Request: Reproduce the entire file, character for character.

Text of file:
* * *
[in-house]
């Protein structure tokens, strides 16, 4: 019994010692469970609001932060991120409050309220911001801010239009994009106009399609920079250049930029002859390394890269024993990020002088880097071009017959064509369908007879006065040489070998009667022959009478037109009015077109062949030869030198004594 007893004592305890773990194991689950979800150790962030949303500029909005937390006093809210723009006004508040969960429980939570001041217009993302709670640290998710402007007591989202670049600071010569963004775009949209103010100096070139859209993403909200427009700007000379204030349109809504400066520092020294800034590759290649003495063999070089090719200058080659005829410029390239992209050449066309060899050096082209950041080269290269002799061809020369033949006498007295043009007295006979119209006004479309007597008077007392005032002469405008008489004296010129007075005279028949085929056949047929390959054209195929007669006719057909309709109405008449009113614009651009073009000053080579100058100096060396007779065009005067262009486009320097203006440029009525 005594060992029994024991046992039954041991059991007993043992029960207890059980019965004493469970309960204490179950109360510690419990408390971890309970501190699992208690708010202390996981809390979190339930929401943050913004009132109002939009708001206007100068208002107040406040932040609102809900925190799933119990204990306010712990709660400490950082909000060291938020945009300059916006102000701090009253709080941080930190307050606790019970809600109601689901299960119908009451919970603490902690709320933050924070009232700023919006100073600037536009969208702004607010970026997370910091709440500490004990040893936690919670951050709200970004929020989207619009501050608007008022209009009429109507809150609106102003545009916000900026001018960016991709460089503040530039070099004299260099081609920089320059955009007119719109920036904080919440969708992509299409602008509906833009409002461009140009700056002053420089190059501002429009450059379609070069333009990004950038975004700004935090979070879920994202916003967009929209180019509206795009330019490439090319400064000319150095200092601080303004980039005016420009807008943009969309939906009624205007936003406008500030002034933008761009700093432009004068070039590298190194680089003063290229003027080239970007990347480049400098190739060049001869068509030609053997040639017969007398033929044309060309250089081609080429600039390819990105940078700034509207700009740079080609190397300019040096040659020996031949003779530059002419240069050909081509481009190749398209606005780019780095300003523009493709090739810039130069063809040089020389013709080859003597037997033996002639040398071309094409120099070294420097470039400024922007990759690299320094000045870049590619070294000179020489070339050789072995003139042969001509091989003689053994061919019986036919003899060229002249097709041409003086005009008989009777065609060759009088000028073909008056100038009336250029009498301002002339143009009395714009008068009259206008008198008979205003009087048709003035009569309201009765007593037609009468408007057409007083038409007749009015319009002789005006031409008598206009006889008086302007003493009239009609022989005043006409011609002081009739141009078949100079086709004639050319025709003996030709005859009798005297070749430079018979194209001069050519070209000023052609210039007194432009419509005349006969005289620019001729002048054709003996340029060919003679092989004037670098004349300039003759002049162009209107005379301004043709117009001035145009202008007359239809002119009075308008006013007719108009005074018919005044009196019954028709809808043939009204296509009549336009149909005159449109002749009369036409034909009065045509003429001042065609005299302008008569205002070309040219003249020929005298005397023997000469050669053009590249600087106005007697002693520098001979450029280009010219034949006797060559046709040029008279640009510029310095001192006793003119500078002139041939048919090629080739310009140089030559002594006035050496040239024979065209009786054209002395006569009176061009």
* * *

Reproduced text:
[in-house]
């Protein structure tokens, strides 16, 4: 019994010692469970609001932060991120409050309220911001801010239009994009106009399609920079250049930029002859390394890269024993990020002088880097071009017959064509369908007879006065040489070998009667022959009478037109009015077109062949030869030198004594 007893004592305890773990194991689950979800150790962030949303500029909005937390006093809210723009006004508040969960429980939570001041217009993302709670640290998710402007007591989202670049600071010569963004775009949209103010100096070139859209993403909200427009700007000379204030349109809504400066520092020294800034590759290649003495063999070089090719200058080659005829410029390239992209050449066309060899050096082209950041080269290269002799061809020369033949006498007295043009007295006979119209006004479309007597008077007392005032002469405008008489004296010129007075005279028949085929056949047929390959054209195929007669006719057909309709109405008449009113614009651009073009000053080579100058100096060396007779065009005067262009486009320097203006440029009525 005594060992029994024991046992039954041991059991007993043992029960207890059980019965004493469970309960204490179950109360510690419990408390971890309970501190699992208690708010202390996981809390979190339930929401943050913004009132109002939009708001206007100068208002107040406040932040609102809900925190799933119990204990306010712990709660400490950082909000060291938020945009300059916006102000701090009253709080941080930190307050606790019970809600109601689901299960119908009451919970603490902690709320933050924070009232700023919006100073600037536009969208702004607010970026997370910091709440500490004990040893936690919670951050709200970004929020989207619009501050608007008022209009009429109507809150609106102003545009916000900026001018960016991709460089503040530039070099004299260099081609920089320059955009007119719109920036904080919440969708992509299409602008509906833009409002461009140009700056002053420089190059501002429009450059379609070069333009990004950038975004700004935090979070879920994202916003967009929209180019509206795009330019490439090319400064000319150095200092601080303004980039005016420009807008943009969309939906009624205007936003406008500030002034933008761009700093432009004068070039590298190194680089003063290229003027080239970007990347480049400098190739060049001869068509030609053997040639017969007398033929044309060309250089081609080429600039390819990105940078700034509207700009740079080609190397300019040096040659020996031949003779530059002419240069050909081509481009190749398209606005780019780095300003523009493709090739810039130069063809040089020389013709080859003597037997033996002639040398071309094409120099070294420097470039400024922007990759690299320094000045870049590619070294000179020489070339050789072995003139042969001509091989003689053994061919019986036919003899060229002249097709041409003086005009008989009777065609060759009088000028073909008056100038009336250029009498301002002339143009009395714009008068009259206008008198008979205003009087048709003035009569309201009765007593037609009468408007057409007083038409007749009015319009002789005006031409008598206009006889008086302007003493009239009609022989005043006409011609002081009739141009078949100079086709004639050319025709003996030709005859009798005297070749430079018979194209001069050519070209000023052609210039007194432009419509005349006969005289620019001729002048054709003996340029060919003679092989004037670098004349300039003759002049162009209107005379301004043709117009001035145009202008007359239809002119009075308008006013007719108009005074018919005044009196019954028709809808043939009204296509009549336009149909005159449109002749009369036409034909009065045509003429001042065609005299302008008569205002070309040219003249020929005298005397023997000469050669053009590249600087106005007697002693520098001979450029280009010219034949006797060559046709040029008279640009510029310095001192006793003119500078002139041939048919090629080739310009140089030559002594006035050496040239024979065209009786054209002395006569009176061009």